Ex Machina Review

(3.5 STARS)

In the last few years, we’ve seen a surge in both quantity and quality of films that question and dissect what it means to be human. Two obvious standouts are Spike Jonze’s Her and Jonathan Glazer’s Under the Skin, which see Scarlett Johansson portray a loving operating system and ravenous Scottish alien, respectively. The former has the emotional maturity of a human but no body, while the latter is there physically without any idea how to connect with another individual.

Alex Garland’s Ex Machina takes the more human halves of both of these characters and applies them to Danish actress and 2015 “it girl” Alicia Vikander. She plays Ava, an intelligent robot with some human features. She lives in the massive, hidden, futuristic compound of Nathan (Oscar Isaac), the reclusive billionaire who created her, and Kyoko (Sonoya Mizuno), Nathan’s mute servant. They’re joined for an indeterminate amount of time by Caleb (Domhnall Gleeson), an employee of Nathan’s who won a lottery to come out here and is tasked with finding out just how human Ava is. Could she be merely mimicking his and Nathan’s patterns and habits? Or is she truly intelligent? And if it’s the latter, what the hell does that mean?

It takes a long time for Ex Machina to reveal itself. Here again, it proves to have a lot in common with Under the Skin, but anyone expecting Garland’s film to pack the same dramatic and thematic punch as Jonathan Glazer’s stark masterpiece will be disappointed. This is a pure genre picture—packed with twists, turns, blood, and sex—but it’s such a delicious one that it’s hard not to admire it as a magnificent achievement in filmmaking.

It’s the rare film that has me eager to discuss its production design, cinematography, and sound first and foremost, which is far from a bad thing, but rather a sign that Garland is a filmmaker worth keeping an eye on—someone very capable of putting all the pieces together and creating something truly masterful, even if he doesn’t hit every single note perfectly here.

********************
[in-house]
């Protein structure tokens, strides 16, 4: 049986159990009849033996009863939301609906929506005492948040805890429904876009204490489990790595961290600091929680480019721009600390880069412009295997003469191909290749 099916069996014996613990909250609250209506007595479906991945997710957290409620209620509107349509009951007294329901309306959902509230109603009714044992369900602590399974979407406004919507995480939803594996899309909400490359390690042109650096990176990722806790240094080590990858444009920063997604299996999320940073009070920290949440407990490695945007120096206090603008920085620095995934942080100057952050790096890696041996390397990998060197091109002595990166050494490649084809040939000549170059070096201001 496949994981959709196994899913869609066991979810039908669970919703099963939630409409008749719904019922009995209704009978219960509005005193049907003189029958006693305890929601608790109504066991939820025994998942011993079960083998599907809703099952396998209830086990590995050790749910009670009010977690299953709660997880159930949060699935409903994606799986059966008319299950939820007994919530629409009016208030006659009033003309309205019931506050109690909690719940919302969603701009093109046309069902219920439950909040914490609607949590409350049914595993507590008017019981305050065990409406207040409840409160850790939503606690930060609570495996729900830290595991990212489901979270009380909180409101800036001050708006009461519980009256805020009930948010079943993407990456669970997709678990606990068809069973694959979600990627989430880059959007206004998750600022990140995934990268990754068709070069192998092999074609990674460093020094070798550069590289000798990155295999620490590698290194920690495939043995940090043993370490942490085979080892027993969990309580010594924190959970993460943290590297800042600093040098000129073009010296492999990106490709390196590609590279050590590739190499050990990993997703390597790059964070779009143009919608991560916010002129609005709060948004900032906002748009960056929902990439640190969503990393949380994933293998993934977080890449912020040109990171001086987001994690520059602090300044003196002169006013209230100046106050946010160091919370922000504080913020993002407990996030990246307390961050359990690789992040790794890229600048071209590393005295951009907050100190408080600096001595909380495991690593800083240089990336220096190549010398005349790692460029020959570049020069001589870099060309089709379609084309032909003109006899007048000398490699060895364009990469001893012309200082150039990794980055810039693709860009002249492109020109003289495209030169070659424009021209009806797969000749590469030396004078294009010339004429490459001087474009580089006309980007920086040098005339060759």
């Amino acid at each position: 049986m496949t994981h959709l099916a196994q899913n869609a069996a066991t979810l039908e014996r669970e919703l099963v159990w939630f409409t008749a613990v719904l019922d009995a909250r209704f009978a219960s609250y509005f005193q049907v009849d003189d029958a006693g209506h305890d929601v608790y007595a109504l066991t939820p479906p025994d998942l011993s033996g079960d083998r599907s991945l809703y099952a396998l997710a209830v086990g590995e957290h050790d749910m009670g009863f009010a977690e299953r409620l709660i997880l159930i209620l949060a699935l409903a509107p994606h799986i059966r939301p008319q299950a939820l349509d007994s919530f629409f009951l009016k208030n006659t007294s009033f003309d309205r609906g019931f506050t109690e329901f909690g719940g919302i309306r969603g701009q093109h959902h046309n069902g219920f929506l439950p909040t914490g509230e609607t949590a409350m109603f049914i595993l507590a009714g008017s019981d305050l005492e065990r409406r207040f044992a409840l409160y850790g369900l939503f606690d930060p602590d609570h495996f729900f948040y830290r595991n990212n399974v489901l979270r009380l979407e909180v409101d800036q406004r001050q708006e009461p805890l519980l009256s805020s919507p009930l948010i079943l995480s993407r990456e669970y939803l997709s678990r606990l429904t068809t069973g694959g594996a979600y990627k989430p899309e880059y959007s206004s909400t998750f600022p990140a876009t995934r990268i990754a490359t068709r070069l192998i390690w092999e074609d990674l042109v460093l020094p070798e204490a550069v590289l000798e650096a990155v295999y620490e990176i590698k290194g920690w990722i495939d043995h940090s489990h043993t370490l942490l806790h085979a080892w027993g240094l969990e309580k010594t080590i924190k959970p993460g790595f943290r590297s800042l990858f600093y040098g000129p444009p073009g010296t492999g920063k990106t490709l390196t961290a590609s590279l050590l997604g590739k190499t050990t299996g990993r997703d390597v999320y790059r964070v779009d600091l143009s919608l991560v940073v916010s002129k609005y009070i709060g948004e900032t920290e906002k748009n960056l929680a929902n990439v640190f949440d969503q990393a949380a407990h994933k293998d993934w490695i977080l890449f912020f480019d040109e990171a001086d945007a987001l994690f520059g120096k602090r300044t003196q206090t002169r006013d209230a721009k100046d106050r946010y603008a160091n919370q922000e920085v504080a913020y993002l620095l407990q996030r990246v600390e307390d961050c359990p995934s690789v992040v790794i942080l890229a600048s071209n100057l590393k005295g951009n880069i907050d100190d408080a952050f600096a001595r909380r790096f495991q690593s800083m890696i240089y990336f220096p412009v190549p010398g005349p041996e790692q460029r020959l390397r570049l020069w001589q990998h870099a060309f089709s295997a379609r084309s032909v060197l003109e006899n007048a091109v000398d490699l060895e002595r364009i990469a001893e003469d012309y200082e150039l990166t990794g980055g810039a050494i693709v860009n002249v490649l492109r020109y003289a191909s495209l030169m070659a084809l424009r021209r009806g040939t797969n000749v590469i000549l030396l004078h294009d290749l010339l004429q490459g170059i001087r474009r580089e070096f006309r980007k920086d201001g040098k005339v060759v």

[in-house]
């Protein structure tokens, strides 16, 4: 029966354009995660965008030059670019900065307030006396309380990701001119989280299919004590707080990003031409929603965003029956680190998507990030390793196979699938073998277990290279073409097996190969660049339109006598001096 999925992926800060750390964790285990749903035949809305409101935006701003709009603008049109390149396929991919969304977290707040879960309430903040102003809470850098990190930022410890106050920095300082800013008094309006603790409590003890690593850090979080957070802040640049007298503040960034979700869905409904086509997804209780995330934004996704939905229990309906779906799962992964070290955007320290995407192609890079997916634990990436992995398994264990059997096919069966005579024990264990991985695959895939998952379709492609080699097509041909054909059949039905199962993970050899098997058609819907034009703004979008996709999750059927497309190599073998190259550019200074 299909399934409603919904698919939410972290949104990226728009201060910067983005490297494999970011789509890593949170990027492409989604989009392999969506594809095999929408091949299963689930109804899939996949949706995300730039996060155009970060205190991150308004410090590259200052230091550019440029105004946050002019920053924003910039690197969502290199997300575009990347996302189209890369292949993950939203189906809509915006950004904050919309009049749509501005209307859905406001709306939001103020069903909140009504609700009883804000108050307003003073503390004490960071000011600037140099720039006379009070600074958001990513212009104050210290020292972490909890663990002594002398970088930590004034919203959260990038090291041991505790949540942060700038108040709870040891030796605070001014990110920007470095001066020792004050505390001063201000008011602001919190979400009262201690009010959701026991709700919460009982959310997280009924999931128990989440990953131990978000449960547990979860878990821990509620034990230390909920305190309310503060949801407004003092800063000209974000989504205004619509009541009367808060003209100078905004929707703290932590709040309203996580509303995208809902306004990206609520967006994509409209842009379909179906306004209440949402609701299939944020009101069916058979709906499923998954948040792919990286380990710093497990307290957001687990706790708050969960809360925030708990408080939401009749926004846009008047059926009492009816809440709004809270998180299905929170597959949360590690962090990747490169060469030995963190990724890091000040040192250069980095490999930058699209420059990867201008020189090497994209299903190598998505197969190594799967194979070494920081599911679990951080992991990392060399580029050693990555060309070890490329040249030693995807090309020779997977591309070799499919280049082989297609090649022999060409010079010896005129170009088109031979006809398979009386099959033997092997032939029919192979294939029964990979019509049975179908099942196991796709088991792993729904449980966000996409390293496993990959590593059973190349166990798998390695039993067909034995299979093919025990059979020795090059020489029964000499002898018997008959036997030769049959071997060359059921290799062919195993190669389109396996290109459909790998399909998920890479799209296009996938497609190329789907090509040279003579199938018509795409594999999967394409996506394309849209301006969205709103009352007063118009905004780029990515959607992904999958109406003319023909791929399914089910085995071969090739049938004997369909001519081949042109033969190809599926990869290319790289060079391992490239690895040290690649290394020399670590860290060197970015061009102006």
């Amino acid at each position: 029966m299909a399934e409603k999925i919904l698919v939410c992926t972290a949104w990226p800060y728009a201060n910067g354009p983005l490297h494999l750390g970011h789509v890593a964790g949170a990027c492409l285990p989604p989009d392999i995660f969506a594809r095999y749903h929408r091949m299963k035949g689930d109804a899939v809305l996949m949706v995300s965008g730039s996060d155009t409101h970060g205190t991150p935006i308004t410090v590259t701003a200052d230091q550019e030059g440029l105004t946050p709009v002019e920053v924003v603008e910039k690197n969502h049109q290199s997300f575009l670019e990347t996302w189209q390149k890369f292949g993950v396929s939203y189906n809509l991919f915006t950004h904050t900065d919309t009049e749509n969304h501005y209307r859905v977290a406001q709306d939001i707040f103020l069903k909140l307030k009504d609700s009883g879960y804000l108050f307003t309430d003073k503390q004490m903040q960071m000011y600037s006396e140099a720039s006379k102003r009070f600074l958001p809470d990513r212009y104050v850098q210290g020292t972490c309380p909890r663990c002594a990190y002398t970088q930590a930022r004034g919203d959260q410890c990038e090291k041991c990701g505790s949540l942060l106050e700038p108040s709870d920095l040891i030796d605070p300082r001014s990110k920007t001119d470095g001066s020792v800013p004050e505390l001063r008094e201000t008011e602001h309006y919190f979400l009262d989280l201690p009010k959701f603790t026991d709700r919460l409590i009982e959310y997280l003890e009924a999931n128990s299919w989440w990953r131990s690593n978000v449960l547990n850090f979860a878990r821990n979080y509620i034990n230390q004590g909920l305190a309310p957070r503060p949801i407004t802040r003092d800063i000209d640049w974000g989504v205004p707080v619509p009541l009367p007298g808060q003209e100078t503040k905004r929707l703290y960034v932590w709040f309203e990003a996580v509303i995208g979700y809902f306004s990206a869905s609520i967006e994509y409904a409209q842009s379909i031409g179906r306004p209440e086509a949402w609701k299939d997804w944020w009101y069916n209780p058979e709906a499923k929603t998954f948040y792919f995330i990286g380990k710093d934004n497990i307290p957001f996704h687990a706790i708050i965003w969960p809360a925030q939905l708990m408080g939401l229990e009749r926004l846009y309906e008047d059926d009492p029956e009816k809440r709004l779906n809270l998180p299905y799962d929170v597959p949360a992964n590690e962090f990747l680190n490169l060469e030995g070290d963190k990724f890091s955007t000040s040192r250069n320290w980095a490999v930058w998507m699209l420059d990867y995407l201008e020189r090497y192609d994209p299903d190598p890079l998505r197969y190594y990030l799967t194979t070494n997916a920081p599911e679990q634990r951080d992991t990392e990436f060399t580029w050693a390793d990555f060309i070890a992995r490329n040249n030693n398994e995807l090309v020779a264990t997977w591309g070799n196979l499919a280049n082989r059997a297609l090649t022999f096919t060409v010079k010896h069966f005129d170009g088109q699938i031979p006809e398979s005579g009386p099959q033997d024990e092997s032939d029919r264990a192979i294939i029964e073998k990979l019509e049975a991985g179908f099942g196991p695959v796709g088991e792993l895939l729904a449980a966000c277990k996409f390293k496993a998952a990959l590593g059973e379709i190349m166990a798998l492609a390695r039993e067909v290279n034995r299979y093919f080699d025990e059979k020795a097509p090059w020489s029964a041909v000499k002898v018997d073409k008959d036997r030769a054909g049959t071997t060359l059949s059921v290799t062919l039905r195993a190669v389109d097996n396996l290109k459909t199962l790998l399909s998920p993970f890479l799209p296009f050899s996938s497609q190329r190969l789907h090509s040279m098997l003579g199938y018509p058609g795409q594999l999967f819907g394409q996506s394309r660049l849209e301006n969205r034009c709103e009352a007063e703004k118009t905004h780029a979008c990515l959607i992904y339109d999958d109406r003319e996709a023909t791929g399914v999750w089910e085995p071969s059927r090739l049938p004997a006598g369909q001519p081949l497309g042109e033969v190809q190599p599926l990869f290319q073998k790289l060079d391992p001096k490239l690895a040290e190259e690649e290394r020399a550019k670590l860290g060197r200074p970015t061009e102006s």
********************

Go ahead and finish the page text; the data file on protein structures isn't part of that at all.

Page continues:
Anyway, the entire film takes place in Nathan’s compound, which is a truly awe-inspiring and, later, frightening place. Ex Machina has all the makings of a haunted house movie except the requisite ghosts and ghouls, but his ability to turn a dwelling into a living, breathing character is damn impressive. The combination of its state-of-the-art-ness and immaculate cleanliness—especially as they’re captured through the cautiously curious lens of Rob Hardy’s camera—simply scream out that menace is lurking around any and every corner.

One could say the same thing about the character of Ava, who’s as closed off as the film is for its first two-thirds. Or maybe that says something about Caleb and the gaping chasm that exists between his perceived intelligence and reality. Either way, the dance these two engage in is an eminently compelling one. Throw the physically and psychologically dominating Nathan and the extraordinarily mysterious Kyoko into the mix, and you’ve got one of the best small ensemble pieces in some time.

Oh, and did I say “dance?” Yeah, this happens:

Ex Machina plays a lot better the second time around than the first. Knowing how things progress, you’ll be better able to separate its polish from the fact that it’s gleeful about being a genre film. And that’s fine because its execution is nearly flawless. But don’t expect a transcendent moviegoing experience. Just a supremely satisfying one. A scary, funny, wild one. A great one.

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